[…] our neck pain article. […]
[…] Read our neck pain article. […]
[…] Forward Head Posture (“FHP”, also referred to as Forward Head Syndrome (FHS) and Forward Head Thrust or Neck Thrust) is present when the ear is anterior of the shoulder rather than sitting directly above it. “Good” posture has the ears aligned the over the shoulders, the shoulders aligned over the iliac crests of the pelvis, the iliac crests over the knees and the knees over the lateral malleoli of the ankles. […]
I can speak first hand to how the YTU balls helped my Slpenius. After 2 car accidents last year Whiplash left my neck muscles injured and in pain.swear im a good driver!Massage and Chiropractic did rehab me to almost a 100%. However when I get sloppy with my posture( I look down constantly at work) my Splenius is the first to cause pain and headaches. A 2 min session with the balls instant fix. Love them xo
Great blog Kristin, and your students in Australia will love you! Been awesome to have you doing assists at the Teacher Training in LA, your passion and vivacity are contagious. Keep up the great work!
Such a good reminder that we must train our bodies the way we want them to perform. I ran a half-marathon after training a max of 2miles each run. Needless to say, it was not the most enjoyable experience! I am still using my YTU therapy balls and poses to help release tight hip flexors and quadriceps :/
This is a great exercise that I think I will add to my cycling class. I usually have my students bring their left ear to their left shoulder to stretch the splenius capitis and then repeat the other side. In this video Jill has you rotating and flexing at the same time to really engage the splenius capitis in an eccentric action. Many times when cyclists are complaining about their neck pain it is uaually because they are extending and protracting. This exercise allows them to strengthen the splnius capitis and keep the neck in a more nuetral position.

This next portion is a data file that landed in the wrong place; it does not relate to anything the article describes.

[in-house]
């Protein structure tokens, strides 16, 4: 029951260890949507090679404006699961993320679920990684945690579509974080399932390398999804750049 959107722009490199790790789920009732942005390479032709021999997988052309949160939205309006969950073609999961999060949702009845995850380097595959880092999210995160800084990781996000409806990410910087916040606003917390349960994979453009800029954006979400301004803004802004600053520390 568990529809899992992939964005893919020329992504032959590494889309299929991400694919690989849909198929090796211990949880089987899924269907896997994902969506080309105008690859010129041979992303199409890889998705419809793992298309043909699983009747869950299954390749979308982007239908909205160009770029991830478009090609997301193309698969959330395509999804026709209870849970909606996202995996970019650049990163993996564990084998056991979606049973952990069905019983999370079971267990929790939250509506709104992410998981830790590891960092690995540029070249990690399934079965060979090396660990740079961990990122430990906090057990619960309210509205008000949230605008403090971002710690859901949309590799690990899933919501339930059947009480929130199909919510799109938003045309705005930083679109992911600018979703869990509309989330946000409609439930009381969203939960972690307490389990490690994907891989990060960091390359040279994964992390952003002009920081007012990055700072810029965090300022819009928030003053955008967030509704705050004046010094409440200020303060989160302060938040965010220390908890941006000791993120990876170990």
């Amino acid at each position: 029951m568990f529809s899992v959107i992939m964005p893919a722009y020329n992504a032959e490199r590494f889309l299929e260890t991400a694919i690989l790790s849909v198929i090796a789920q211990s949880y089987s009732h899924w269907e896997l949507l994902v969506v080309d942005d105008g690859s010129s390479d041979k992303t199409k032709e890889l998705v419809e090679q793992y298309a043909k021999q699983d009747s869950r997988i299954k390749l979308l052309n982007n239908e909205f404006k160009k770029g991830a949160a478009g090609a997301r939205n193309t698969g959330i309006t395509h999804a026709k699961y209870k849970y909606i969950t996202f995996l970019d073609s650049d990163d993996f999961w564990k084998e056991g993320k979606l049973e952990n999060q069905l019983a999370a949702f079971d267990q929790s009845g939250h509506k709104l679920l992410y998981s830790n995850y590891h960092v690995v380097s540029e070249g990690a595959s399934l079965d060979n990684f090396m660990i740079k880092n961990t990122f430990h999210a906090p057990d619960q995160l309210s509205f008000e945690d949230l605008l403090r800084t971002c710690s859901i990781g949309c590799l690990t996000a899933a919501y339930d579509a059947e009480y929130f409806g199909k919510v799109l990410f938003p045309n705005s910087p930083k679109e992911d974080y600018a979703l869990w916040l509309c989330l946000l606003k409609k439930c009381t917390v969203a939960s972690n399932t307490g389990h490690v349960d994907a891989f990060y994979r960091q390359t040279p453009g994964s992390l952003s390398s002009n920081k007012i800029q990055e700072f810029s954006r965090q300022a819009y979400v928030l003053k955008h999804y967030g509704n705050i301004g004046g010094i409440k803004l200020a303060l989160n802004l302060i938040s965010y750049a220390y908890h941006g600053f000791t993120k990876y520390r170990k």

Love this….most people sit in front of a computer for several hours at a time. These are simple enough to do while taking a quick break to give your neck some strengthening and gentle relief.
It’s good to read about the lesser known muscles of the neck. Many of my students have issues with there neck i’ve been searching for new excercises that I can teach them. I cannot wait to do so! I also learned that In addition to rolling out the muscles it is important to strengthen them before prolonged usage.
many people also use this musclewhenthey are at their desks, working on the computer. my boyfriend is a case in point, and had suffered from chronic neck stiffnes and painthat ran down his neck into his back. just by bringing awarnessto this tendency (and purchasing a proper pillow) he has relieved almost all ofhis neck pain. all it takes sometimes is awareness!
I woke up with neck pain on one side this morning, and after using my YTU Therapy Balls to help me locate the problem, I’m pretty sure the pain was coming from my Splenius Capitis. I’m pretty sure the soreness came from a strained sleeping position, similar to what the man in this post experienced from riding a bike for 8 hours. Good to know how to strengthen and release it!
Great article, and a great point that we must prepare all parts of our bodies, not just the obvious participants, for activities such as biking. I think the neck exercises in the video are excellent and worthwhile to use with lots of different clients to help provide some relief and strength in the often overlooked neck muscles.
Rather inspiring that he was able to recover from the pain so quickly. This is a good workout selection as well, the splenius capitis as well as most muscles of the neck are far too often over looked.
I have a lot of yoga clients who are also bikers and regularly complain of neck pain. This article and video is a great reminder – stretching as well as strengthening the splenius capitis is necessary to prepare the neck for long rides.